When school authorities tell a single mother of two that they “aren’t required to assist” her 6-year-old daughter with special needs, what is a mother to do? One particular mother decided to become an authoritative figure of her own organization and help her daughter in her own special way.
Jaye Wilson; a self-driven mother of two young girls ages 6 and 9, drives her family around town on a crisp spring day, chuckling at a joke her daughter made during our phone interview. Animated and exuberant, Jaye’s youngest daughter Ava can be heard in the back of the car squealing in delight as she plays with her sister, Nadiyah. Only Ava wasn’t always the talkative young girl she is today—just seven months ago she hardly spoke at all.
“I think for me it was difficult to see [Ava] very withdrawn because she’s a very vibrant kid,” Jaye states somberly, recalling her daughter’s first year in elementary school. Taking a deep breath, Jay continues: “But when she started school she was afraid to speak because she could hear that she sounded different.”
Unbeknownst to Jaye, the usually bubbly Ava would become bashful and reclusive when approached by other classmates at school.
Internally tormented, Ava confessed she didn’t like going to school when prodded by her mother one day after school.
“I didn’t like it,” Ava would tearfully confess before going on to say “[the other children] didn’t even know what I was saying — I don’t want to speak all!”
Feeling frustrated, Jaye turned to her daughter’s school board of education for assistance with Ava’s developmental delays and learning disabilities, even writing a letter to the mayor of New Jersey.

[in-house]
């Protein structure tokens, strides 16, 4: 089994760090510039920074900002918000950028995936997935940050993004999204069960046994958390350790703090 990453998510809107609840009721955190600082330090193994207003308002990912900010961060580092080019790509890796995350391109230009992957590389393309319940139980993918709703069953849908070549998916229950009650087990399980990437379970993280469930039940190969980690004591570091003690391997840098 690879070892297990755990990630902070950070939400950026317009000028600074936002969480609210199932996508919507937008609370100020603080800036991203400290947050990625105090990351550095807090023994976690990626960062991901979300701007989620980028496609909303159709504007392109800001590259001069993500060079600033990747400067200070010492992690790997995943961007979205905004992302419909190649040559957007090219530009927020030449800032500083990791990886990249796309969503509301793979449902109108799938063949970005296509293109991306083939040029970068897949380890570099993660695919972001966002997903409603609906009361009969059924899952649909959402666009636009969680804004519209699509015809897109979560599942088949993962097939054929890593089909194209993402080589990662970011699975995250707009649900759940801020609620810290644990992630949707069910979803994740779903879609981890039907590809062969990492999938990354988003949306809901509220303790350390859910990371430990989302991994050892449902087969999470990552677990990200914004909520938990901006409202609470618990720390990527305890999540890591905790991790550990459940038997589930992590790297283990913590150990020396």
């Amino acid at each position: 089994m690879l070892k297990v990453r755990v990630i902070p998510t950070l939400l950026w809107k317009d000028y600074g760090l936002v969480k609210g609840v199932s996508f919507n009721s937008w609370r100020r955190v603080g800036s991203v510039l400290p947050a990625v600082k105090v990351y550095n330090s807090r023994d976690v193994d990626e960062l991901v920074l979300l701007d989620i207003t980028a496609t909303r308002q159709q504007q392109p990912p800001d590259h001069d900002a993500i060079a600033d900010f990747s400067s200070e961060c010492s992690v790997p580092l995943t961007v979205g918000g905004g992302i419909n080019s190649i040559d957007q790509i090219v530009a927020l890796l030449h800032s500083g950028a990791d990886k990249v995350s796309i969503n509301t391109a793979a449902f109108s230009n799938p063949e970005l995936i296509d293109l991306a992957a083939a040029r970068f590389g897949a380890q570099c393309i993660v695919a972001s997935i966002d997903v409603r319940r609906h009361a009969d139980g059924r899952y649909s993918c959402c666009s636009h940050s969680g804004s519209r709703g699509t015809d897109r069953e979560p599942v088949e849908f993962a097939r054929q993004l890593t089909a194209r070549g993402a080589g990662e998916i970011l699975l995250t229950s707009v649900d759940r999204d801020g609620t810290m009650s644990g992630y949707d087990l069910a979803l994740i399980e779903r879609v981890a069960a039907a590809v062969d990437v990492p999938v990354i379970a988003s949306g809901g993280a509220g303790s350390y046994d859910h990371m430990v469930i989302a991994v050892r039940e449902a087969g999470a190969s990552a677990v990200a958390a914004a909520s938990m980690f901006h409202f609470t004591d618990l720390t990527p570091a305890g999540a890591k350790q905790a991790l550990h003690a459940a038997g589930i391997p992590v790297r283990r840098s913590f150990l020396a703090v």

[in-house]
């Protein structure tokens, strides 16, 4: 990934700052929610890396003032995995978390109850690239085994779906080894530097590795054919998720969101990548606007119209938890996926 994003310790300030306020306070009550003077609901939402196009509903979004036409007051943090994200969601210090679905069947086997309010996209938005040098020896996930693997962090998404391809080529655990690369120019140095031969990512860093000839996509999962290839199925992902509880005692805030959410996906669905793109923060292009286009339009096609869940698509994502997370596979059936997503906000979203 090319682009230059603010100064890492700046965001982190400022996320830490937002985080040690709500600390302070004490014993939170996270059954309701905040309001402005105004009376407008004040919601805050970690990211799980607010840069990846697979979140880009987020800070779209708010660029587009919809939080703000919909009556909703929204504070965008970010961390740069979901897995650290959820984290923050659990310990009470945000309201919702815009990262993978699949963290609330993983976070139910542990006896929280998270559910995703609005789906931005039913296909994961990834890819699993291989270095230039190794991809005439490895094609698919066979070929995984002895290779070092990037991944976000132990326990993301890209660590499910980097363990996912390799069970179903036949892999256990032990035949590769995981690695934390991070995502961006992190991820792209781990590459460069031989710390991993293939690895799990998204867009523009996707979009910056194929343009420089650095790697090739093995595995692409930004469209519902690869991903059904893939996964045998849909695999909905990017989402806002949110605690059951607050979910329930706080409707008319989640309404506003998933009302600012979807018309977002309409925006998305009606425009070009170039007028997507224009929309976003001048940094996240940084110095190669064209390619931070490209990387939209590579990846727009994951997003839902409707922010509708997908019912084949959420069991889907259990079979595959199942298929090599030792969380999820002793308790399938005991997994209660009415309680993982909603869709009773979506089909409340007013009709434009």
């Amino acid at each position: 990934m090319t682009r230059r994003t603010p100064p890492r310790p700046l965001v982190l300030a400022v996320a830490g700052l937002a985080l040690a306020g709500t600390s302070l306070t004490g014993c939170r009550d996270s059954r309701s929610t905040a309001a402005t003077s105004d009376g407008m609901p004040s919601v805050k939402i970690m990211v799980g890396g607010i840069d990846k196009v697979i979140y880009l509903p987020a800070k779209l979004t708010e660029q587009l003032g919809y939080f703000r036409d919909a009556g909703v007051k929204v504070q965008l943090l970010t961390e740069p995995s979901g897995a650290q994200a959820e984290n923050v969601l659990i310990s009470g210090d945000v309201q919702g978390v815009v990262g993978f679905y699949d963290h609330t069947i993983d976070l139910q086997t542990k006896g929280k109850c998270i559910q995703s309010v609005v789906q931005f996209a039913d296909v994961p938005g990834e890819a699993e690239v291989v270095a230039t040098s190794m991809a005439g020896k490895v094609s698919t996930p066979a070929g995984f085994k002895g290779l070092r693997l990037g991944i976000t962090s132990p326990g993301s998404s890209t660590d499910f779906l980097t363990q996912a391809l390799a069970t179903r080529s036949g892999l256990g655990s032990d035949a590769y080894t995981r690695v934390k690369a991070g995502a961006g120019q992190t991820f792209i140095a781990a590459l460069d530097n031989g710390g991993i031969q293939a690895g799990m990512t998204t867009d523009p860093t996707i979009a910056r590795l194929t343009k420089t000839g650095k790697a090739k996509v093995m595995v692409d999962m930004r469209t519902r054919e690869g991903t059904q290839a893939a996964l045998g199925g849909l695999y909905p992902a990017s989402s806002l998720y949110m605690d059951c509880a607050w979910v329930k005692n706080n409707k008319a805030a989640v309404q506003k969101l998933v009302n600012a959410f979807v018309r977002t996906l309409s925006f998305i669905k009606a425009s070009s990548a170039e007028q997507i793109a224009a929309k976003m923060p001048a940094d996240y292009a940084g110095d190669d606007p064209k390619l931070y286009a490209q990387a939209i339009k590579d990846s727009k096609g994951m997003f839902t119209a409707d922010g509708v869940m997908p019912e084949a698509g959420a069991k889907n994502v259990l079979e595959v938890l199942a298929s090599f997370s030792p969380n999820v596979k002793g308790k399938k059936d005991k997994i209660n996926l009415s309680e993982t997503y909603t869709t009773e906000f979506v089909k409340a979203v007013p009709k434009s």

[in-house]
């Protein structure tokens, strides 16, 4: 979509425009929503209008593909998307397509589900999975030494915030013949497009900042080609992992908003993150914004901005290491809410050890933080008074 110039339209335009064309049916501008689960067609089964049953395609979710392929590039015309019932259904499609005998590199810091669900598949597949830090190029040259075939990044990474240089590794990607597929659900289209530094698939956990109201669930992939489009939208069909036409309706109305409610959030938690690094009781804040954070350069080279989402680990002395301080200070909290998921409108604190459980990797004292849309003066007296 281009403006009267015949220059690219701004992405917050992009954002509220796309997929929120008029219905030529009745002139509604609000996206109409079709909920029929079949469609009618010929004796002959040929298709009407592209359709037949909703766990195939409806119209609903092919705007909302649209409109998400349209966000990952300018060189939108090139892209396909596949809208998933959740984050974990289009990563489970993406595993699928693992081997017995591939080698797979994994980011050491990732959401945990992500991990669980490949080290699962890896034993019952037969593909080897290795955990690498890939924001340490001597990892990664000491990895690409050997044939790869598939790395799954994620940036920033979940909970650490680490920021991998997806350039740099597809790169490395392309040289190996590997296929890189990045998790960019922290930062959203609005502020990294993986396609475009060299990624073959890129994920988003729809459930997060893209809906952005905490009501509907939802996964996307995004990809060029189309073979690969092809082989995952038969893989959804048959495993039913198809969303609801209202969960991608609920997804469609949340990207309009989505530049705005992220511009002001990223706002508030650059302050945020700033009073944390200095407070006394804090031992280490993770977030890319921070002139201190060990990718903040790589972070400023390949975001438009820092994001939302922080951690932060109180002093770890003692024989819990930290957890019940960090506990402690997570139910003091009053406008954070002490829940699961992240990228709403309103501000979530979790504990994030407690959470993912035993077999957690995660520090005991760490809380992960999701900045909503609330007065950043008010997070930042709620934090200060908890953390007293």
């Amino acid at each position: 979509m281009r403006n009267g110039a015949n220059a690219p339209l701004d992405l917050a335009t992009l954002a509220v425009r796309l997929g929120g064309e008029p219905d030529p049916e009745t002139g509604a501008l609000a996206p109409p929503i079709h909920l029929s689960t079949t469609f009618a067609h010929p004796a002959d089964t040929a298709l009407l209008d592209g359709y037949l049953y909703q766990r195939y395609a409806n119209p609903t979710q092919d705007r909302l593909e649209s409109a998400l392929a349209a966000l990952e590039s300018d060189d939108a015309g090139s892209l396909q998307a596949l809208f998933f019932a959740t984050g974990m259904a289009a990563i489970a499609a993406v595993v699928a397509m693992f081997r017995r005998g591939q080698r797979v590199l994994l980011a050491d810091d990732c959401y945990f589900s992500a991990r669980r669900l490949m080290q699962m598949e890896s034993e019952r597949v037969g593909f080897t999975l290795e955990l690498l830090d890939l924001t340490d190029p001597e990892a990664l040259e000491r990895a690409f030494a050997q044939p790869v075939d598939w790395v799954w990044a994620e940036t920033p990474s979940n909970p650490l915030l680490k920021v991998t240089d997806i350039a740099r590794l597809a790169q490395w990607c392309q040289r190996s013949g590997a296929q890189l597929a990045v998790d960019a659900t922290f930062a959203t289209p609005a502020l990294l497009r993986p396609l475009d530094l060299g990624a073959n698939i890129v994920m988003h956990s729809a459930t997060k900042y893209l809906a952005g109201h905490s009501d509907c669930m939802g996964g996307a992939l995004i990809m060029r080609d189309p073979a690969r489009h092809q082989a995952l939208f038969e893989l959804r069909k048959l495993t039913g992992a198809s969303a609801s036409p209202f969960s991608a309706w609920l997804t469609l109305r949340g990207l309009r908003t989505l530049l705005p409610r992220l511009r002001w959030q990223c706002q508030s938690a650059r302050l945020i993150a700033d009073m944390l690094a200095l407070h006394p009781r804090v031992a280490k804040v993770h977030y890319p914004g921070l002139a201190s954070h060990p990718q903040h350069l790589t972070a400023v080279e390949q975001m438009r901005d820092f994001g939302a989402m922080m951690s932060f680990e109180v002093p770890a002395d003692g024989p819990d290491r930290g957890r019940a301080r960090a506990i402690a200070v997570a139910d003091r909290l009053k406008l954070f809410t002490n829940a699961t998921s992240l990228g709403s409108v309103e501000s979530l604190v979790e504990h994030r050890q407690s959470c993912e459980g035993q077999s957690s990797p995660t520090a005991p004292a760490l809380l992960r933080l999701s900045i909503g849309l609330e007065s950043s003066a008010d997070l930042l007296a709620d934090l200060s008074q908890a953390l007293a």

“I got nothing back in return, nothing,” Jaye says, her voice full of disappointment.
Having minimal support from her children’s father, and with extended family in an entirely different state, Jaye suddenly had an epiphany.
With personal funding, Jaye created a company called Melinated Moms – an organization set out to connect different single mother’s worldwide to support one another through social events, women empowerment seminars, and mommy and me gatherings.
With the support of other single mothers like herself, Jaye found that she no longer had to be alone and could confide in and lean on others, who in turn would do the same for each other.
Melinated Moms now has over 1,477 members, and not only provided ways to meet and support other women going through struggles of being an independent parent of a child with learning disabilities but led to acquiring different techniques to try with Ava with assistance from the Children’s Specialized Hospital.
“[The hospital] show me how to do certain verbal exercises with Ava, like position my mouth a certain way when sounding out certain words,” Jaye says with pride.
Within just nine months, Ava began to vocalize her words without struggle, and truly found her voice — Jaye even found a new school to for Ava to transition into with ease.
Jaye found that she owed a lot of Ava’s improvement to the constant support of the sisterhood of mothers in Melinated Moms, and assistance from The Children’s Specialized Hospital.
To pay it forward, Jaye decided to assemble her team of mom’s to participate in The Children’s Specialized Hospital’s 12th Annual Walk n’ Roll Charity Walk in New Jersey this upcoming May, to help raise money for over 30,000 children with health care needs; much like her own daughter’s just one year ago.
The charity walk encourages all invited to donate what they can, and take a step towards aiding children affected by developmental disabilities. As for the best part of the charitable cause for Jaye?
“I am excited to be apart of this with [my] kids,” said Jaye.“It means a lot to know I can lean on so many other women as well – it keeps me motivated.”